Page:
Kobe Bryant liked to tell people he didn't have time for friends. Not in the conventional way most people have friends in which they talk regularly or grab a meal when they're in the same part of town.
Ever on brand, Bryant even trademarked the slogan, "Friends hang sometimes, banners hang forever."
Pau Gasol heard him say that all the time.
"Yeah, he'd always say, 'I don't have time for friends. I'm too busy achieving, being the best out there or achieving greatness. I don't have time for the sentimental stuff,'" Gasol said. "He would say that publicly, and there was some truth to that. But ... "
Gasol knew the truth.
Underneath all that tough talk was a sensitive father to four daughters who would always be there when Gasol called.
"He's the closest thing to a big brother that I've had in my life," Gasol said.
They didn't take selfies together when they'd meet up for dinner in the later years of their careers, or after Bryant retired from the NBA in 2016. The only trace of just how close Bryant and Gasol's relationship had grown came mostly in the form of #hermano -- Spanish for brother -- hashtags on Twitter or Instagram.
Gasol didn't need the shoutout. He already knew how close his and Bryant's friendship was. But he is proud he got Bryant to open up and show the world that side of him.
"You could see his toughness, his grit, his desire, his hunger, the Mamba mentality. ... But he had a very kind, very loving side, too." Pau Gasol on Kobe Bryant
"You could see his toughness, his grit, his desire, his hunger, the Mamba mentality -- be the best at all times, work harder than anyone else," Gasol said. "But he had a very kind, very loving side, too."
In the latter stages of his career, Bryant started dropping the veil ever so slightly and letting the world see what Gasol did.
"I'm more naturally inclined to show my softness from a personal level and an emotional level, and I think that's something maybe I influenced him to in a way, "Gasol said. "I'd say, 'It's OK to be normal or act kind and vulnerable or soft at times. We don't have to be so hard all the time and be on edge all the time.'"
Matt Barnes didn't know it was Gasol who'd gotten Bryant to open up, but he sure as hell noticed when it started happening.
"I remember one time, we were on a bus in Phoenix and I asked Kobe, 'Why doesn't the rest of the world get to see how cool you are, motherf---er?" said Barnes, who played with Bryant and Gasol from 2010 to '12. "I literally asked him that question in front of everybody. And Kobe was like, 'I can't show these motherf---ers that.'
"I think that was a part of that whole Mamba mentality. But when you got him to put his guard down, or once you were able to penetrate the wall, you know, Kobe was cool as s---. But he had to let you see that side."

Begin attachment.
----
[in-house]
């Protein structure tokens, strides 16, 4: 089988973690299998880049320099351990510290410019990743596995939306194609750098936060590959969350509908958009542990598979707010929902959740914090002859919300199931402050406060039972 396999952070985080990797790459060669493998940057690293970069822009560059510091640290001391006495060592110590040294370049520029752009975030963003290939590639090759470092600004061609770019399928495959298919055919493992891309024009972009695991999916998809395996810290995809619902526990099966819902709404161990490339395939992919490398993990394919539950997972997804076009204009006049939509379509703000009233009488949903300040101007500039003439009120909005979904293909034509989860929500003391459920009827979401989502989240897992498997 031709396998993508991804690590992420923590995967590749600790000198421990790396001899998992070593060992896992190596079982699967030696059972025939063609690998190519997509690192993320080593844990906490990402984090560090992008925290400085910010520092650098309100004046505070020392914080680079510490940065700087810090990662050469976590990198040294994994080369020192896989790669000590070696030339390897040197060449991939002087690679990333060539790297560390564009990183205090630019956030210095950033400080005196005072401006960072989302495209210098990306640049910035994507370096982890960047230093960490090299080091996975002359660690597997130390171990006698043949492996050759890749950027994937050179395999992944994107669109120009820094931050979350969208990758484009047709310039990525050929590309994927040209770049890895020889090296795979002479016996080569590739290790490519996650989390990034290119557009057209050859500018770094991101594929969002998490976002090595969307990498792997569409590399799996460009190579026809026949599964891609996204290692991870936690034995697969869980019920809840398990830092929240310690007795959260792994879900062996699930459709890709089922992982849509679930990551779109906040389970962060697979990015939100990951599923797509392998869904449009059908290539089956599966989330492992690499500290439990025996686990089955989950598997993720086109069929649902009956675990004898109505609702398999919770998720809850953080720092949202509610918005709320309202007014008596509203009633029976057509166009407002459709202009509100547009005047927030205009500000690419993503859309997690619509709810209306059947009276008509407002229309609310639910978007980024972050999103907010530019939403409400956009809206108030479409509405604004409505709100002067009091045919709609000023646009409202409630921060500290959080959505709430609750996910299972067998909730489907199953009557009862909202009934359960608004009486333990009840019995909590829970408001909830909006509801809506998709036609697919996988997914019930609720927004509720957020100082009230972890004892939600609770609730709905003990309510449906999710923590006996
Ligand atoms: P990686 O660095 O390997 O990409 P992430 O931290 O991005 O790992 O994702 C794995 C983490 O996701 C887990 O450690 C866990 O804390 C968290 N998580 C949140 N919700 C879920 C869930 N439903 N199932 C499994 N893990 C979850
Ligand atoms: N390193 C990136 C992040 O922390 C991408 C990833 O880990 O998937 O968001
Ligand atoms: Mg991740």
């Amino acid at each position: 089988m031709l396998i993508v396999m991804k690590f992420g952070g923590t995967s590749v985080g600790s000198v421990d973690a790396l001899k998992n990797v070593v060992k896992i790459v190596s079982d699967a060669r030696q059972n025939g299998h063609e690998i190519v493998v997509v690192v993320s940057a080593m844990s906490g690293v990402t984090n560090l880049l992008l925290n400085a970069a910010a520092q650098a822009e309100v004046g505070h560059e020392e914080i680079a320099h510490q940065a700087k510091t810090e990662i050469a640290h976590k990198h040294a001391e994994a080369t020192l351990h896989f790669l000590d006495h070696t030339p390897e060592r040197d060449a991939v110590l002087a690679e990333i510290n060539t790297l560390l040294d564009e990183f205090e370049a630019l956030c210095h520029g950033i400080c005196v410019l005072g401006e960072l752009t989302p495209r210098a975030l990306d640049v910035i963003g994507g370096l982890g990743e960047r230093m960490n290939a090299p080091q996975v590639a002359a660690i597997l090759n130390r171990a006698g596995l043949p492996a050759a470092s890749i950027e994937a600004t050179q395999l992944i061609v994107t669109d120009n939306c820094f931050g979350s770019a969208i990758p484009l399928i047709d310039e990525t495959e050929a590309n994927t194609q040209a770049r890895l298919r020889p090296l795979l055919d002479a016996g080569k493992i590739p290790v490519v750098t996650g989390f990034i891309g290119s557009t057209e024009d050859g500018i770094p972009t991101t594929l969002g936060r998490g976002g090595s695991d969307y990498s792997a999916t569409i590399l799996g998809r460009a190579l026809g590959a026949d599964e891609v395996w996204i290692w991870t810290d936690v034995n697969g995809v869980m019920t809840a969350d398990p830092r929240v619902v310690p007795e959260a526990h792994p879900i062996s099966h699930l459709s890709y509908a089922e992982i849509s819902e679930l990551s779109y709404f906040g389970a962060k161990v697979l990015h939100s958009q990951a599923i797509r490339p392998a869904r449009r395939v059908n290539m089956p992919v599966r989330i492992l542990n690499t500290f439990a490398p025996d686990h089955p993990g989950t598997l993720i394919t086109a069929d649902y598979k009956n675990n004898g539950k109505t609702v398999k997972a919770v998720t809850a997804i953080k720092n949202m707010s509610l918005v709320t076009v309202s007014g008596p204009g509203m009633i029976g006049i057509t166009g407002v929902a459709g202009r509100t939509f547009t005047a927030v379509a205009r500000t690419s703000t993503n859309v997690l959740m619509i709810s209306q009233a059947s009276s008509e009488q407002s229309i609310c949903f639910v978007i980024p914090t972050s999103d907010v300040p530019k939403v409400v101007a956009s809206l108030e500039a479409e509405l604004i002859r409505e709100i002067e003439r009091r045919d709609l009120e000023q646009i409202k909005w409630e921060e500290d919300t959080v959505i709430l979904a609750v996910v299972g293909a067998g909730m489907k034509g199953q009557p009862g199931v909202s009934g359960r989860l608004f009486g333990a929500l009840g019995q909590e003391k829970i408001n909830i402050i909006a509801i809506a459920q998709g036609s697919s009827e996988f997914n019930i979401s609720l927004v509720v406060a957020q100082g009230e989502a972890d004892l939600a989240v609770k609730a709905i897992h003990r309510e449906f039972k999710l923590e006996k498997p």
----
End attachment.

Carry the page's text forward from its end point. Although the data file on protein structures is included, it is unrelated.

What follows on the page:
It is still hard for Gasol to talk about Bryant's death. Mention Jan. 26 and Gasol's mind races back to the moment he first heard about the helicopter crash that killed the former Los Angeles Lakers great, his daughter Gianna and seven others.
He was in Spain at the time, with his now-wife, Cat, driving home when her phone started getting news alerts and text messages.
"You start getting in this trance where you're completely frozen," he said. "You're just stuck in complete shock. You can't believe it. I still for days, weeks, I still didn't want to believe it.
"You still thought that Kobe could have gotten out of that accident by his own feet and carried his daughter -- and if there were any other survivors -- with him to the hospital.
"We had that perception of him as that strong, as that invincible. If someone could have survived it, it was him."
Gasol said he cried for days, numb and heartbroken and shocked all at once. But very quickly he knew what he needed to do.
"We just booked a flight [to California]," he said. "We decided we needed to be there and we left. We didn't know if we were leaving for a week, two weeks or a month, but we needed to be there.
"We wanted to be close to Vanessa and the kids and be there, as Uncle Pau, for whatever they needed." Pau Gasol on the days after the helicopter crash
"We wanted to be close to Vanessa and the kids and be there, as Uncle Pau, for whatever they needed."
The Gasols stayed near the Bryants' home in Orange County for several months, checking in on the family often and trying to support them through the unthinkable tragedy.
Uncle Pau sent flowers to Vanessa on what would've been the couple's 19th wedding anniversary in April and a birthday cake on what would've been Gianna's 14th birthday in May.
The Gasols and Bryants went on a boat trip through San Francisco Bay in August and got dressed up as Star Wars characters for Halloween. And when the Gasols' first child was born in September, they named her after Gianna.